Colourful Quebec

19 Nov 2017
5 min read
Sarah Gilbert explores the colourful city of Montreal, before travelling to Quebec City to discovers this wonderful region of Canada really is a city for all seasons, and a first-class dining scene to boot
Four seasons

As the zodiac bobbed up and down far from the shoreline, dolphins frolicked in our wake and we were surrounded by a boisterous group of sea lions. Then everyone squealed with delight as first one, then another humpback whale breached, almost dwarfing our small craft in an acrobatic display worthy of Cirque du Soleil.

I’d set sail from the village of Tadoussac, where the warm, fresh water of the Saguenay River collides with the frigid, saltwater of the St Lawrence River, churning up enormous volumes of krill and attracting a galaxy of leviathans during summer, including behemoth humpback and blue whales. Just some of Quebec’s many natural delights.

I’d begun my journey around Canada’s largest province in the cool, cosmopolitan metropolis of Montreal, a croissant-shaped island city, sitting in the middle of the St Lawrence River. A captivating mix of old and new, it’s the second largest French-speaking city in the world after Paris and plays host to eclectic festivals throughout the year, from comedy to cuisine.

Using the Fairmont The Queen Elizabeth as my base—famed for hosting one of John and Yoko’s bed-ins for peace in 1969, among other celebrity guests—I explored the reinvented Old Port area, filled with Montrealers cycling, jogging and powerwalking along the waterfront.

The beautifully-preserved cobblestone streets of Vieux Montreal were redolent of another age and at the Pointe-à-Callière, a museum of the city’s archaeology and history, I could imagine what it was like to live hundreds of years ago in a French colonial settlement, surviving both the frequent attacks from neighbouring Native Americans and the bitterly cold winters.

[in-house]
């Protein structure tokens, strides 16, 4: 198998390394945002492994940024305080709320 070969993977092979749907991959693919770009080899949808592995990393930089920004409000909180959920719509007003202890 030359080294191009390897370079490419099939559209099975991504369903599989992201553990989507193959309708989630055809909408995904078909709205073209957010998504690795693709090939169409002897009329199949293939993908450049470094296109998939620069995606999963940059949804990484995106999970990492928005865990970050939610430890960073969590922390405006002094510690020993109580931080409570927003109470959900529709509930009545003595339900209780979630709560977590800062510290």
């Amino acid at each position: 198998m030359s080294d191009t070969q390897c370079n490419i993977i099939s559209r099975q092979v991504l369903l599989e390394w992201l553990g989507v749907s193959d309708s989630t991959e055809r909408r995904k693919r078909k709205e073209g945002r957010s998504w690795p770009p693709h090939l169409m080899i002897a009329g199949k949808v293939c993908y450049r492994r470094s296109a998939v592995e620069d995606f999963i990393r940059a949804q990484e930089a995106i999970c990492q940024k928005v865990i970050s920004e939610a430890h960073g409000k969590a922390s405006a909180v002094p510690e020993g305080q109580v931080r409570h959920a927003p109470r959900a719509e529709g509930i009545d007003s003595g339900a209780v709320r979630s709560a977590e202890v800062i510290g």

And the city is a genuine foodie melting pot, from wood-fired bagels at St-Viateur Bagel in Mile End (reputedly Montreal’s best) and quintessential poutine (essentially chips smothered in cheese curds and gravy), with around 30 calorie-laden but delicious varieties at the iconic La Banquise, to gourmet dining at chef Normand Laprise’s beloved Toqué.

At Little Italy’s Jean-Talon, one of the largest public markets in North America, the range of produce on offer is astounding, from smoked meats and preserves to sinful crêpes. Much of it comes from the bucolic region of Charlevoix. Sculpted millions of years ago by a 15 billion-ton meteorite, the valley over which the Laurentian Mountains soar is one of the few inhabited craters on the planet.

It’s also the birthplace of the world-renowned Cirque du Soleil and recently one of its co-founders Daniel Gauthier, brought his creativity, as well as many millions of dollars, to draw more visitors to his homeland.

First he bought a mountain, Le Massif de Charlevoix, Canada’s highest ski mountain east of the Rockies. Charlevoix’s other wintery delights include sledding, snowshoeing and ice kayaking, but part of Gauthier’s plan was to turn it into a year-round destination, so he restored the old railway line out of Quebec City that heads east to La Malbaie.

The train slowly rumbled past Montmorency Falls, a cascade of water that’s higher than Niagara; the towering neo-Romanesque Basilica of Sainte-Anne-de-Beaupré, and the picturesque village of Saint-Joachim, one of Canada’s earliest colonial settlements, dropping me at Baie-Saint-Paul station in the heart of Charlevoix, almost at the door of Le Germain Hotel.

Since the start, the hotel’s put the emphasis on collaboration with the community and local artisans made everything from handcrafted furniture to hand-loomed throws, and it’s home to a pastry shop that stocks everything from petits fours to elaborate pièces montées, just a taste of what the region has to offer.